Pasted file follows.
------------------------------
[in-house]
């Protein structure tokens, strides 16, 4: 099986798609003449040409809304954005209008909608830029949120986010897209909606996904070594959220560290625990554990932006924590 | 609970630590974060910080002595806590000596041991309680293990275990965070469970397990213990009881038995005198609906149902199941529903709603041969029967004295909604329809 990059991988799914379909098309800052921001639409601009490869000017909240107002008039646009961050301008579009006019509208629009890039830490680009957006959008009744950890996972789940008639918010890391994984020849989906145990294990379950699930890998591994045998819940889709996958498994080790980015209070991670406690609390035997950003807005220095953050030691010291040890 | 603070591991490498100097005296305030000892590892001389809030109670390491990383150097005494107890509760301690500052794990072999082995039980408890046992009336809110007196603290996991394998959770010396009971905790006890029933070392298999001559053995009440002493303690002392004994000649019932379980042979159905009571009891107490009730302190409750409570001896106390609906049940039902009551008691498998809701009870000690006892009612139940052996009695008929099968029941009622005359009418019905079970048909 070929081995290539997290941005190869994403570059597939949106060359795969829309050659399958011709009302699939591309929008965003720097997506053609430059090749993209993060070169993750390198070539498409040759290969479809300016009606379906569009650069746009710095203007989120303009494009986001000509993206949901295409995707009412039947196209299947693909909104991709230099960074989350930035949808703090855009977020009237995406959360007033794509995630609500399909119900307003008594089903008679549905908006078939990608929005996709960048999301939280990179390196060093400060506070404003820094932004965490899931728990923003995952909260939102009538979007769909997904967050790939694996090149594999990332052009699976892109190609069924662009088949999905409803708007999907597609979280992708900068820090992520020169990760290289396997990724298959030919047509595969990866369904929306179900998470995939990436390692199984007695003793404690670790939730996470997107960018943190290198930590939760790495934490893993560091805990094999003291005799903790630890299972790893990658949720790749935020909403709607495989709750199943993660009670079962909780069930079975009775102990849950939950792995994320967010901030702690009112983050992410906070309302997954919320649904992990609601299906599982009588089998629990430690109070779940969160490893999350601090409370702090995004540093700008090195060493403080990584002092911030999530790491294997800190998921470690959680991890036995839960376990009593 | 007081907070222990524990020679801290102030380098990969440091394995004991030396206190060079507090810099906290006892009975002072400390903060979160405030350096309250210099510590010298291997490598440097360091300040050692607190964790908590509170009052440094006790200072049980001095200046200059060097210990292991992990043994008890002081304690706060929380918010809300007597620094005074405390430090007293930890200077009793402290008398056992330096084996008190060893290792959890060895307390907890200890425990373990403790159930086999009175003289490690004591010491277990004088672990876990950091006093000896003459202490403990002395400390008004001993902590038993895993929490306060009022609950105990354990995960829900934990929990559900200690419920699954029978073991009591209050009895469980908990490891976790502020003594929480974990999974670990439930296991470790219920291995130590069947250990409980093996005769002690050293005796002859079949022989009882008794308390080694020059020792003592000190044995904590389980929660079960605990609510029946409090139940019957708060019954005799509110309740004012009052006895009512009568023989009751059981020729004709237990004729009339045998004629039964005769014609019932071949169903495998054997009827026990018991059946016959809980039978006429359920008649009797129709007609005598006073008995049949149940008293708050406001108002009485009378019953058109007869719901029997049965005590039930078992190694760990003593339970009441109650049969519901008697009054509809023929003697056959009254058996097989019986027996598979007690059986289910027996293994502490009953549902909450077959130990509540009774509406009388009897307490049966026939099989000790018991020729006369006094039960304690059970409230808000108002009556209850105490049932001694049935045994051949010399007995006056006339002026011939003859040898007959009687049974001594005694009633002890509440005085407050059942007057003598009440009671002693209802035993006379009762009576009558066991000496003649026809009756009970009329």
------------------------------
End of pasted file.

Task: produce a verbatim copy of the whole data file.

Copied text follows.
[in-house]
């Protein structure tokens, strides 16, 4: 099986798609003449040409809304954005209008909608830029949120986010897209909606996904070594959220560290625990554990932006924590 | 609970630590974060910080002595806590000596041991309680293990275990965070469970397990213990009881038995005198609906149902199941529903709603041969029967004295909604329809 990059991988799914379909098309800052921001639409601009490869000017909240107002008039646009961050301008579009006019509208629009890039830490680009957006959008009744950890996972789940008639918010890391994984020849989906145990294990379950699930890998591994045998819940889709996958498994080790980015209070991670406690609390035997950003807005220095953050030691010291040890 | 603070591991490498100097005296305030000892590892001389809030109670390491990383150097005494107890509760301690500052794990072999082995039980408890046992009336809110007196603290996991394998959770010396009971905790006890029933070392298999001559053995009440002493303690002392004994000649019932379980042979159905009571009891107490009730302190409750409570001896106390609906049940039902009551008691498998809701009870000690006892009612139940052996009695008929099968029941009622005359009418019905079970048909 070929081995290539997290941005190869994403570059597939949106060359795969829309050659399958011709009302699939591309929008965003720097997506053609430059090749993209993060070169993750390198070539498409040759290969479809300016009606379906569009650069746009710095203007989120303009494009986001000509993206949901295409995707009412039947196209299947693909909104991709230099960074989350930035949808703090855009977020009237995406959360007033794509995630609500399909119900307003008594089903008679549905908006078939990608929005996709960048999301939280990179390196060093400060506070404003820094932004965490899931728990923003995952909260939102009538979007769909997904967050790939694996090149594999990332052009699976892109190609069924662009088949999905409803708007999907597609979280992708900068820090992520020169990760290289396997990724298959030919047509595969990866369904929306179900998470995939990436390692199984007695003793404690670790939730996470997107960018943190290198930590939760790495934490893993560091805990094999003291005799903790630890299972790893990658949720790749935020909403709607495989709750199943993660009670079962909780069930079975009775102990849950939950792995994320967010901030702690009112983050992410906070309302997954919320649904992990609601299906599982009588089998629990430690109070779940969160490893999350601090409370702090995004540093700008090195060493403080990584002092911030999530790491294997800190998921470690959680991890036995839960376990009593 | 007081907070222990524990020679801290102030380098990969440091394995004991030396206190060079507090810099906290006892009975002072400390903060979160405030350096309250210099510590010298291997490598440097360091300040050692607190964790908590509170009052440094006790200072049980001095200046200059060097210990292991992990043994008890002081304690706060929380918010809300007597620094005074405390430090007293930890200077009793402290008398056992330096084996008190060893290792959890060895307390907890200890425990373990403790159930086999009175003289490690004591010491277990004088672990876990950091006093000896003459202490403990002395400390008004001993902590038993895993929490306060009022609950105990354990995960829900934990929990559900200690419920699954029978073991009591209050009895469980908990490891976790502020003594929480974990999974670990439930296991470790219920291995130590069947250990409980093996005769002690050293005796002859079949022989009882008794308390080694020059020792003592000190044995904590389980929660079960605990609510029946409090139940019957708060019954005799509110309740004012009052006895009512009568023989009751059981020729004709237990004729009339045998004629039964005769014609019932071949169903495998054997009827026990018991059946016959809980039978006429359920008649009797129709007609005598006073008995049949149940008293708050406001108002009485009378019953058109007869719901029997049965005590039930078992190694760990003593339970009441109650049969519901008697009054509809023929003697056959009254058996097989019986027996598979007690059986289910027996293994502490009953549902909450077959130990509540009774509406009388009897307490049966026939099989000790018991020729006369006094039960304690059970409230808000108002009556209850105490049932001694049935045994051949010399007995006056006339002026011939003859040898007959009687049974001594005694009633002890509440005085407050059942007057003598009440009671002693209802035993006379009762009576009558066991000496003649026809009756009970009329």